# Understand the problem

[/et_pb_text][et_pb_text _builder_version="3.27.4" text_font="Raleway||||||||" background_color="#f4f4f4" custom_margin="10px||10px" custom_padding="10px|20px|10px|20px" box_shadow_style="preset2"]Let S be the set of the 2005 smallest positive multiples of 4, and let T be the set of the 2005 smallest positive multiples of 6. How many elements are common to S and T? (a) 166.       (b)333.      (c)500.      (d)668.      (e)1001

[/et_pb_text][/et_pb_column][/et_pb_row][et_pb_row _builder_version="4.0"][et_pb_column type="4_4" _builder_version="3.25" custom_padding="|||" custom_padding__hover="|||"][et_pb_accordion open_toggle_text_color="#0c71c3" _builder_version="4.0" toggle_font="||||||||" body_font="Raleway||||||||" text_orientation="center" custom_margin="10px||10px"][et_pb_accordion_item title="Source of the problem" open="on" _builder_version="4.0"]American Mathematical Contest 2005 10A Problem 22

[/et_pb_accordion_item][et_pb_accordion_item title="Topic" _builder_version="4.0" open="off"]Number Theory

[/et_pb_accordion_item][et_pb_accordion_item title="Difficulty Level" _builder_version="4.0" open="off"]5/10

[/et_pb_accordion_item][et_pb_accordion_item title="Suggested Book" _builder_version="4.0" open="off"]Challenges and Thrills in Pre College Mathematics Excursion Of Mathematics

[/et_pb_accordion_item][/et_pb_accordion][et_pb_tabs active_tab_background_color="#0c71c3" inactive_tab_background_color="#000000" _builder_version="4.0" tab_text_color="#ffffff" tab_font="||||||||" background_color="#ffffff" min_height="148px" custom_padding="||24px|20px||"][et_pb_tab title="Hint 0" _builder_version="4.0"]Do you really need a hint? Try it first!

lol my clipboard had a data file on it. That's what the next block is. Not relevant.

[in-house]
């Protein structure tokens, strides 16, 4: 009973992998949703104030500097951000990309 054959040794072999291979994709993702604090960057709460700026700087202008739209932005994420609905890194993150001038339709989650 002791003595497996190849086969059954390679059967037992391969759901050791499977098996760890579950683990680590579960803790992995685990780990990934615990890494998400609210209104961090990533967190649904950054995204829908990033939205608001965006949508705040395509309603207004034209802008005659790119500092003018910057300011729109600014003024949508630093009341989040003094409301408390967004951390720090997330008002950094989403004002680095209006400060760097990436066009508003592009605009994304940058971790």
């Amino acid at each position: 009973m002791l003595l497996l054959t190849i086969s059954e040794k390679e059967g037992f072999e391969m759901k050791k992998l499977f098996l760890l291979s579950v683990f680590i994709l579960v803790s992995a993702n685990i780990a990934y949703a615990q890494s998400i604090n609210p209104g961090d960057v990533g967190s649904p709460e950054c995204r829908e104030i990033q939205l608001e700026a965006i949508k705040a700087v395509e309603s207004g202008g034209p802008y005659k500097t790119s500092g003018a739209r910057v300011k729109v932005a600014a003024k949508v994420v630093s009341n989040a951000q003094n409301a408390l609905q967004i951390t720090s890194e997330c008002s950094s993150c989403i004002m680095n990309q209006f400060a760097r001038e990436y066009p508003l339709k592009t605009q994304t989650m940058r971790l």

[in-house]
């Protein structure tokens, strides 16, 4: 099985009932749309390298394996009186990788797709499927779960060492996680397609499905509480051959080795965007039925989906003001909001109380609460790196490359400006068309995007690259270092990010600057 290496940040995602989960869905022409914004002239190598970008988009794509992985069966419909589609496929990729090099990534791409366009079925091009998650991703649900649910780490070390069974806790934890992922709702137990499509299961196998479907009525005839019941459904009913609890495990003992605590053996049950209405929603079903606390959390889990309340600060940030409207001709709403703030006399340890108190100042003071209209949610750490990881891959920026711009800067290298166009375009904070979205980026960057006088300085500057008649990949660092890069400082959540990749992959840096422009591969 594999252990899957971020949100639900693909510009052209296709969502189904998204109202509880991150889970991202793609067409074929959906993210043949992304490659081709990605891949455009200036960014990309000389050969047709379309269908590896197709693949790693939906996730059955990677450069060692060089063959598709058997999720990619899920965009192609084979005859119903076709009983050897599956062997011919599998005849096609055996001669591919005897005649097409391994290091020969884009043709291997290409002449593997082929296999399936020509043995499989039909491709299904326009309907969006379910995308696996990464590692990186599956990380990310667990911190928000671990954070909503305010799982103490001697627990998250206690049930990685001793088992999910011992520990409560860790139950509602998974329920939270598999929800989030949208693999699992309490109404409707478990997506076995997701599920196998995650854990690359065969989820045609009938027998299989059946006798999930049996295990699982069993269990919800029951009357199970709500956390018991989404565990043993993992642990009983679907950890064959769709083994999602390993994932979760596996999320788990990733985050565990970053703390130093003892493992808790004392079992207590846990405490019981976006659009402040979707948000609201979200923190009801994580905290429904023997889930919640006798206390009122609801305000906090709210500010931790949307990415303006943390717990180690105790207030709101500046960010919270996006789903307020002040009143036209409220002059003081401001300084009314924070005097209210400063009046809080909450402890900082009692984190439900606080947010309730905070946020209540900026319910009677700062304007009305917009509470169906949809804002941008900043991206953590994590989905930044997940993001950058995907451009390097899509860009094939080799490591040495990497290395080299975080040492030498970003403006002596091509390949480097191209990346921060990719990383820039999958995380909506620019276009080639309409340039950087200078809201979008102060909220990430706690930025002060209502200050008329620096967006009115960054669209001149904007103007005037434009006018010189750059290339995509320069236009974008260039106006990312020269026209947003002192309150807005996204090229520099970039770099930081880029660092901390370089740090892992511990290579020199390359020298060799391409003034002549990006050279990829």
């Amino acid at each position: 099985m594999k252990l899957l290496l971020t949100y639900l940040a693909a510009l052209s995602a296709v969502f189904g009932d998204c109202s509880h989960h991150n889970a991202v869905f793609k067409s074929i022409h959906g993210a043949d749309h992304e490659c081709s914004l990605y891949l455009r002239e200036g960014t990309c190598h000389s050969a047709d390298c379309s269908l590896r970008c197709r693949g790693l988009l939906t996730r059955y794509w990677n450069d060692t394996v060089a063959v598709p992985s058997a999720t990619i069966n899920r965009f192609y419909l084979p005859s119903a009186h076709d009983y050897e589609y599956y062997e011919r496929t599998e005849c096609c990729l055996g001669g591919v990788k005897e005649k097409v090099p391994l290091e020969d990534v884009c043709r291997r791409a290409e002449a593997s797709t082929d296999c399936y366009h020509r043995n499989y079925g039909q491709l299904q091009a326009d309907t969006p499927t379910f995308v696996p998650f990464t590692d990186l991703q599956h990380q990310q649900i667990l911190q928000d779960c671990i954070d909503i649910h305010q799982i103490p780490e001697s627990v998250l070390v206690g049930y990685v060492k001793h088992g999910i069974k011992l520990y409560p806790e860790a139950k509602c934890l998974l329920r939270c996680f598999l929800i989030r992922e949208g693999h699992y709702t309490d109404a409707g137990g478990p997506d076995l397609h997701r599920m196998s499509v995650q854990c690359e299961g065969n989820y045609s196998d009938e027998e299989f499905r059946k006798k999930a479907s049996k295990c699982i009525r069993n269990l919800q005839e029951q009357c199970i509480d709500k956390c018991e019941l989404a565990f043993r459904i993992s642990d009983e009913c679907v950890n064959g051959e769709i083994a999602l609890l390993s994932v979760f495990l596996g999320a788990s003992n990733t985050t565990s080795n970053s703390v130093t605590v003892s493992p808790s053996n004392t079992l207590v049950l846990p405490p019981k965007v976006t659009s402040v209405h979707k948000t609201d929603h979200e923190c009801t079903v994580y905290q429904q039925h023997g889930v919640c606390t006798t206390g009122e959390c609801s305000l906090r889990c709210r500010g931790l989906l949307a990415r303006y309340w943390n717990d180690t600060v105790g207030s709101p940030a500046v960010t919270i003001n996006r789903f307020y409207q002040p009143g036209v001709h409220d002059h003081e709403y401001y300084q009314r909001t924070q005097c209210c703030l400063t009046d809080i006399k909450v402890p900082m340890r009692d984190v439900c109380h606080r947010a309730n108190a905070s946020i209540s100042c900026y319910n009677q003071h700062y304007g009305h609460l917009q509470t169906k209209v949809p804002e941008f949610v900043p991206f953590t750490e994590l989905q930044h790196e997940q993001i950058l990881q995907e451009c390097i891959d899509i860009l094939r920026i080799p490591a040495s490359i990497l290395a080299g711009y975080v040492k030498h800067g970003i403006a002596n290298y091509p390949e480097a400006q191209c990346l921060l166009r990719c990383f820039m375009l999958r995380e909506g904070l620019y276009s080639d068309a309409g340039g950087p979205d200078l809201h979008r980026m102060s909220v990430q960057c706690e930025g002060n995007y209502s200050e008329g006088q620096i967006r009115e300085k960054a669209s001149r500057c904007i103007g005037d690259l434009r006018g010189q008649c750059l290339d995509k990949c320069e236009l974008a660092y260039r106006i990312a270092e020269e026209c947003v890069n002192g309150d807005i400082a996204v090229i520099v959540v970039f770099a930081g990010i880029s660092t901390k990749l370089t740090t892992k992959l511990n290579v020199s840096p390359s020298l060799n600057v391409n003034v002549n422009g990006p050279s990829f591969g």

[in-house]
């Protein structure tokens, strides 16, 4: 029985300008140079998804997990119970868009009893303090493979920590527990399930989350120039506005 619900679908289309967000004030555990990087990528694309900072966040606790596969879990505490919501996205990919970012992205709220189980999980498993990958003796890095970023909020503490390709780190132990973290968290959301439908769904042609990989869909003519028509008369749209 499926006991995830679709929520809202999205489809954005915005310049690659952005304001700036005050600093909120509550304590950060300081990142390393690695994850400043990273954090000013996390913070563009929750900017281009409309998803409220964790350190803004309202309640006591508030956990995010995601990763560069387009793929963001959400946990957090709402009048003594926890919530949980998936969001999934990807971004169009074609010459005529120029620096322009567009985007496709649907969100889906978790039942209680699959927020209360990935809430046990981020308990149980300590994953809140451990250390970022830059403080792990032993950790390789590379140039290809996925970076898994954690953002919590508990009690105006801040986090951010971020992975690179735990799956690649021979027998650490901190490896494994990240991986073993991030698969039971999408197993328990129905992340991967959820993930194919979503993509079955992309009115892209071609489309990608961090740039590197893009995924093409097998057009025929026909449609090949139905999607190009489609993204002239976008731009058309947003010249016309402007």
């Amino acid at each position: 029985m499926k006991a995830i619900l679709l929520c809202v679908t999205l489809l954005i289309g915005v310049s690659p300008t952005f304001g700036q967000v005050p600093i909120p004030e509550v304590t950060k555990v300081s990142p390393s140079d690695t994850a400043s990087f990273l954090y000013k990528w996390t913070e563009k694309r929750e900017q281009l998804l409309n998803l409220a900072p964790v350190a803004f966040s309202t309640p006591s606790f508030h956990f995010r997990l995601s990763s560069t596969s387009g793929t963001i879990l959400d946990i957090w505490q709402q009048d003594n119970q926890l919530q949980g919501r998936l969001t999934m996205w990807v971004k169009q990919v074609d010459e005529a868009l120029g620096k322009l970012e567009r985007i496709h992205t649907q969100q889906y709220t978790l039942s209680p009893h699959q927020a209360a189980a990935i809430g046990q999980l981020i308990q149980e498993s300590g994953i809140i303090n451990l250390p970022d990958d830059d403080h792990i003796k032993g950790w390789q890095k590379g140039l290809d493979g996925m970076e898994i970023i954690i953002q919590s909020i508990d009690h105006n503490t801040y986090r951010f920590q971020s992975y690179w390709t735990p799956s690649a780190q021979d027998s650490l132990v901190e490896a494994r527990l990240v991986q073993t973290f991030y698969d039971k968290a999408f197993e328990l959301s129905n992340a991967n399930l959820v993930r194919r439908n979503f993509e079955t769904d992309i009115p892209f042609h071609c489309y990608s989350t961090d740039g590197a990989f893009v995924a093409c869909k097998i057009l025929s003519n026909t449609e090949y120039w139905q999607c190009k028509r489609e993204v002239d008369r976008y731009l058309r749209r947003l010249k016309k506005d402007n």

[/et_pb_tab][et_pb_tab title="Hint 1" _builder_version="4.0"]Step 1. First use the concept of lcm in order to find the type of common elements in both the sets.

[/et_pb_tab][et_pb_tab title="Hint 2" _builder_version="4.0"]Step 2. After getting the gcd as 12 you can easily see that the common elements in S and T must be in the form 12k (Where k is positive integers) . Now try to find out the number of elements in S and T.

[/et_pb_tab][et_pb_tab title="Hint 3" _builder_version="4.0"]Step 3.  Here lies the main concept of this problem as S has 8020 elements and T has 12030 (That is $T>S$) elements so you can see that many multiples of 12 are in T but not in S. As T has more elements than S so it's obvious that multiples of 12 in S will definitely present in the set T but the converse is not true . So you have to only concentrate in the set S . Now find out the multiples of 12 in S. Think and give it a try!!!!!!!!!!

[/et_pb_tab][et_pb_tab title="Hint 4" _builder_version="4.0"]Step 4 Now you can see that as the lcm(4,6) is 12

In S you can see 4*3=12 so the set becomes 4,8,12,16,20,24,28,32,36,40,...... .Now you can see the 3rd , 6th , 9th , .... element are multiples of 12 ,so the multiples of 12 in S are in 3p ( values of p will determine the position of multiples of 12 in set S)  positions. Now here comes the interesting part of the problem. Think carefully what we can do with this information and hint!!!!!!

[/et_pb_tab][et_pb_tab title="Hint 5" _builder_version="4.0"]

Step 5 . So now you know that every 3rd element in S will be a multiple of 12 .So you have to calculate [$\frac{2005}{3}$] where [.] is the greatest integer function (Which means as many time this 3rd position or the 3p form appears in the set you will get a multiple of 12 so we will use the greatest integer function in order to find out the multiples of 12 in S). Therefore  [$\frac{2005}{3}$]=668. which is your required answer

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